before the application was filed or while it was pending.  By statute, the 
tolling is limited to 120 days and covers the following applications:

Applications for extension of stay under the Serviceís regulations at 8 CFR 
214.1; and
Applications for change of nonimmigrant status under section 248 of the 
Act.

Treatment of Pending Adjustment of Status Applications

	The Service has revisited the guidance provided in its March 31, 1997, 
memorandum with respect to tolling the period of unlawful presence for 
aliens with pending adjustment of status applications.  Properly filed 
applications for adjustment of status under sections 245(a) and 245(i) of 
the Act will not be subject to the 120-day tolling provisions under section 
212(a)(9)(B)(iv) of the Act.  Aliens with properly filed applications for 
adjustment of status under both sections 245(a) and 245(i) of the Act will 
be considered aliens present in the United States under a period of stay 
authorized by the Attorney General.  Such period will also cover renewal of 
a denied application in proceedings.  An alien who first files an 
application for adjustment of status after being served with a notice to 
appear for removal proceedings (Form I-862), however, is not deemed to have 
a period of stay authorized by the Attorney General.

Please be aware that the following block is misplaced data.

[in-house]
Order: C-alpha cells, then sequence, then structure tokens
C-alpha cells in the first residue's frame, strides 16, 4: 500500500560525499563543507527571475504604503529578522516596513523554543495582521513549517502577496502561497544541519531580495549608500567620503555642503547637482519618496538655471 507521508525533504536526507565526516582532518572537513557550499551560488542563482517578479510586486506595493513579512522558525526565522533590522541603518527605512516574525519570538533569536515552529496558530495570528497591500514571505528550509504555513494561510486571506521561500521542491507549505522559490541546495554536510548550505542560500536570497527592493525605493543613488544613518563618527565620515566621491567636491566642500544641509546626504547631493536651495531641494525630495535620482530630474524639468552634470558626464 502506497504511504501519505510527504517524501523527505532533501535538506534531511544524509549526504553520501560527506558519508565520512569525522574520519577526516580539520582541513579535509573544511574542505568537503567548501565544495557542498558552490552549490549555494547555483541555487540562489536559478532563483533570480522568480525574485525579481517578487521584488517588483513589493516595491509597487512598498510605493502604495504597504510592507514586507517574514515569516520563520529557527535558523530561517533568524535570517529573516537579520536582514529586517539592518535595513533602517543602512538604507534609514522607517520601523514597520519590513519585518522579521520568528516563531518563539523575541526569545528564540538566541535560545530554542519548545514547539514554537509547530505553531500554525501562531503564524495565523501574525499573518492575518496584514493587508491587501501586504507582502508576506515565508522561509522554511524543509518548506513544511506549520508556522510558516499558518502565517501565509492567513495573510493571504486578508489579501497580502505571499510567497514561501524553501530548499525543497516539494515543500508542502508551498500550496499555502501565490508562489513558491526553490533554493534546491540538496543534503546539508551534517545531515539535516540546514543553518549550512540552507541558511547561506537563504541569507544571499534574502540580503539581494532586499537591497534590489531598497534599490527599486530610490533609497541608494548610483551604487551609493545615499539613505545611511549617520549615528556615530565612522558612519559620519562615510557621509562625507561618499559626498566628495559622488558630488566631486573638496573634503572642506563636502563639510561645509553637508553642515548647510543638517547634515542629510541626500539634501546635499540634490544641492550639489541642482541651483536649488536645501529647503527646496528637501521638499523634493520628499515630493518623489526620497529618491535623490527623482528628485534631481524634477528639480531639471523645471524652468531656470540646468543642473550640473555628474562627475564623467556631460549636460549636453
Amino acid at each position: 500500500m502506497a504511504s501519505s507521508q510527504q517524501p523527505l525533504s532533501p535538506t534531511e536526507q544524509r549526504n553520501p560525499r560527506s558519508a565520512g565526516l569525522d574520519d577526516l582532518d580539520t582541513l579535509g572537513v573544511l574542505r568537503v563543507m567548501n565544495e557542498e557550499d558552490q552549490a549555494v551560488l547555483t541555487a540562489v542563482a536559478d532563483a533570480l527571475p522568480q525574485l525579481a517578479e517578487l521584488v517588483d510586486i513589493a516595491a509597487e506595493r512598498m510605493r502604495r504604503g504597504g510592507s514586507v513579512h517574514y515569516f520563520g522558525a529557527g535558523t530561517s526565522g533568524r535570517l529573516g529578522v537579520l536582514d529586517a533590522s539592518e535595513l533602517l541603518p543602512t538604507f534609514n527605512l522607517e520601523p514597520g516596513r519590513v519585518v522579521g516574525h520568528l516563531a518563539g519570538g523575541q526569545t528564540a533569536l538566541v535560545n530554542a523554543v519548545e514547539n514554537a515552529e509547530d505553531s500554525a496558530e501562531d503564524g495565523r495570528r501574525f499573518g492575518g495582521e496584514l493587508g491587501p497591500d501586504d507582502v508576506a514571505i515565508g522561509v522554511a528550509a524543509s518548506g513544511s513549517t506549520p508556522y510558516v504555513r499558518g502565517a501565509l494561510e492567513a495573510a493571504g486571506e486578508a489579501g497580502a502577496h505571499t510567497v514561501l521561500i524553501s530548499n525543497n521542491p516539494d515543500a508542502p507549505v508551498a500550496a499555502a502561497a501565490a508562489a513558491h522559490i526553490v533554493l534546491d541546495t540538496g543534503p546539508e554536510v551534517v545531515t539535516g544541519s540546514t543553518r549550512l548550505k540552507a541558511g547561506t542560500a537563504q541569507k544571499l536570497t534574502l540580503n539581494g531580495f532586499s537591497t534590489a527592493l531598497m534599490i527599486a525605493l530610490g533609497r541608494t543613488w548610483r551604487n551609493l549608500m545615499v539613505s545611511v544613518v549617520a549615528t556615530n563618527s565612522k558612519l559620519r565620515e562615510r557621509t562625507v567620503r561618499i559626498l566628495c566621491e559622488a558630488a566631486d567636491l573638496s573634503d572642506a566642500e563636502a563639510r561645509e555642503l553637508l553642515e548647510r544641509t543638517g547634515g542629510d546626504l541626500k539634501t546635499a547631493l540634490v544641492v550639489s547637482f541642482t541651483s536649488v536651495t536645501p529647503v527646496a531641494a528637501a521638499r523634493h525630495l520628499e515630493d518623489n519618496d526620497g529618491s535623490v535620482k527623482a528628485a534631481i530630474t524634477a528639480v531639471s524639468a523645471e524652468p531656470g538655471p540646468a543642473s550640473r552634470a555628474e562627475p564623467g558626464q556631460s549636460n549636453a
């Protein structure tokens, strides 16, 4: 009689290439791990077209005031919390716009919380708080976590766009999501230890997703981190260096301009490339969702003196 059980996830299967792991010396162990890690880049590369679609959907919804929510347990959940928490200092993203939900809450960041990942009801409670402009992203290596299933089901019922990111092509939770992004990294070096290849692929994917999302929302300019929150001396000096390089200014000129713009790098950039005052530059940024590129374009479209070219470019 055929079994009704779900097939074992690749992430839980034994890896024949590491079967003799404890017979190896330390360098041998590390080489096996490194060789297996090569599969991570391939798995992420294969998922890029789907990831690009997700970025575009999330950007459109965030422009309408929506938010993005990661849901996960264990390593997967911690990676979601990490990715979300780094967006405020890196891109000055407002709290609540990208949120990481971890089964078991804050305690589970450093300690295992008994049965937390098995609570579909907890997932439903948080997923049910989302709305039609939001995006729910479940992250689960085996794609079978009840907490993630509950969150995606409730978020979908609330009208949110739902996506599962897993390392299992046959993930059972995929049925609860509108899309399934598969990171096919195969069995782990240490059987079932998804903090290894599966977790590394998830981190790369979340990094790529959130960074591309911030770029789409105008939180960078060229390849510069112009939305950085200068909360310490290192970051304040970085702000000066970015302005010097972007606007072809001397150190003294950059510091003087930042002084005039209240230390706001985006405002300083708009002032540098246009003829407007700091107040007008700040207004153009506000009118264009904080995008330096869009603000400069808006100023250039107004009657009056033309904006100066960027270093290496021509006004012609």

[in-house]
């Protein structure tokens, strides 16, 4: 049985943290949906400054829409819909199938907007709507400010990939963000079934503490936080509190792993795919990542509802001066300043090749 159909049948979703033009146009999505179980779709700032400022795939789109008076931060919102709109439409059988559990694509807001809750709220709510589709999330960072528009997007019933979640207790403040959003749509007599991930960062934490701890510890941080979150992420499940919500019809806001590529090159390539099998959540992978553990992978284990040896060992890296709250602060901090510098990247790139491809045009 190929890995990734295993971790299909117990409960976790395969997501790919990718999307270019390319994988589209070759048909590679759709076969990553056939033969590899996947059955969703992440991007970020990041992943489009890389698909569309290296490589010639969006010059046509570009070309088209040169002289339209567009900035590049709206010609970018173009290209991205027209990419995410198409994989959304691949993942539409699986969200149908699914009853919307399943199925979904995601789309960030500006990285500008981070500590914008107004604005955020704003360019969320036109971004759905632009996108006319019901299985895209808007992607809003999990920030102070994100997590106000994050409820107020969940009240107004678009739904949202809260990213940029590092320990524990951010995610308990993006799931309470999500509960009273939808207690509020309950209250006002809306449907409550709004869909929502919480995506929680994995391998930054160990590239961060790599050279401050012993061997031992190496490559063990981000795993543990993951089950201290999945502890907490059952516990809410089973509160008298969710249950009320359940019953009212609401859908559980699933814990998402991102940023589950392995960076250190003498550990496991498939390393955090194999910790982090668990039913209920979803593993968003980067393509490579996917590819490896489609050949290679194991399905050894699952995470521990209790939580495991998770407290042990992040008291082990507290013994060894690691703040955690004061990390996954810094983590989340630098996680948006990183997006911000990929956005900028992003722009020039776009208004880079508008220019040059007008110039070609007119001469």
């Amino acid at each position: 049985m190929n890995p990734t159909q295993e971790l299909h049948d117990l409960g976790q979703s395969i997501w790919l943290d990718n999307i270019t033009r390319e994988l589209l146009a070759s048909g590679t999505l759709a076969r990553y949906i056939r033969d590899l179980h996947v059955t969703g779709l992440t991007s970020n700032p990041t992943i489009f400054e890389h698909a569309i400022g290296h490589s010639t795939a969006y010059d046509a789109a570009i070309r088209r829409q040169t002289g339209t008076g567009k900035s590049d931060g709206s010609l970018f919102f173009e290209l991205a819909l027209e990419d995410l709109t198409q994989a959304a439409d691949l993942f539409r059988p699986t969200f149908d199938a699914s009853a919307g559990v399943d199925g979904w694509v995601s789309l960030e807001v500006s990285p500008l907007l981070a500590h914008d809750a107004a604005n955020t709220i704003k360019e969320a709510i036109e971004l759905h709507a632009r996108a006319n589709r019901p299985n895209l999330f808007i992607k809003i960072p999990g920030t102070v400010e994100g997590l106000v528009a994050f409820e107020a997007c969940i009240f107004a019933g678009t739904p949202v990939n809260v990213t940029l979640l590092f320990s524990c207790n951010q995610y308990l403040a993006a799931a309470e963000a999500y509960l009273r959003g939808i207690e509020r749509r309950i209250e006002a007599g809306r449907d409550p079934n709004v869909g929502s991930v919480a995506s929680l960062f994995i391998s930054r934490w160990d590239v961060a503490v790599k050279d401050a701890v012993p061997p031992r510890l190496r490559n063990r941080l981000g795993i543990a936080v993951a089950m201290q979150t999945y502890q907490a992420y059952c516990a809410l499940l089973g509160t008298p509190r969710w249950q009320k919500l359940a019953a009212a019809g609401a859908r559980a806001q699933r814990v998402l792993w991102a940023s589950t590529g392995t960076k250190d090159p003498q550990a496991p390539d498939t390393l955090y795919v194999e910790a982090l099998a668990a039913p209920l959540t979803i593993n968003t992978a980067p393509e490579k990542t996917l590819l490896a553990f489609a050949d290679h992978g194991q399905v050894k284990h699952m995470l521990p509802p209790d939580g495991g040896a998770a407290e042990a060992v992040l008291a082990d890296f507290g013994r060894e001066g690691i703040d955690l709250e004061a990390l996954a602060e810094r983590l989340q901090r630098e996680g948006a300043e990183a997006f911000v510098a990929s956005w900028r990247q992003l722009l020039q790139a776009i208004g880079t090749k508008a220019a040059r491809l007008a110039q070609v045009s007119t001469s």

Aliens Present in the United States Under a Period of Stay Authorized by 
the Attorney General

	For purposes of sections 212(a)(9)(B)(i) and 212(a)(9)(C)(i)(I) of the 
Act only, the Service considers the following classes of aliens to be 
present in the United States pursuant to a period of stay authorized by the 
Attorney General:

Aliens with properly filed applications for adjustment of status under 
sections 245 and 245(i) of the Act with the Service (as described above);

Aliens admitted to the United States as refugees under section 207 of the 
Act,

Aliens granted asylum under section 208 of the Act;

Aliens granted withholding of deportation/removal under section 243(h) of 
the Act for aliens placed in proceedings before April 1, 1997, or under 
section 241(b)(3) of the Act for aliens placed in proceedings on or after 
April 1, 1997;

Aliens under a current grant of Deferred Enforced Departure (DED) pursuant 
to an order by the President;

Aliens under a current grant of Temporary Protected Status (TPS) before 
April 1, 1997, under section 244A of the Act, or after April 1, 1997, under 
section 244 of the Act; and

Cuban-Haitian entrants under section 202(b) of Pub. L. 99-603


Aliens Not Considered to be in a Period of Stay Authorized by the Attorney 
General 

	For purposes of sections 212(a)(9)(B)(i) and 212(a)(9)(C)(i)(I) of the 
Act the Service considers the following classes of Aliens NOT to be present 
in the United States pursuant to a period of stay authorized by the 
Attorney General:

Aliens under an order of supervision;
Aliens granted deferred action status;
Aliens with pending applications for cancellation of removal;
Aliens with pending applications for withholding of removal;
Aliens issued voluntary departure prior to, during, or following 
proceedings;
Aliens granted satisfactory departure; and
Aliens in Federal court litigation.


Section 212(a)(9)(C) of the Act

Section 212(a)(9)(C)(i)(I) of the Act

	Section 212(a)(9)(C)(i)(I) of the Act renders inadmissible those 
aliens who were previously unlawfully present in the United States for an 
aggregate period of more than one year who enter or attempt to re-enter the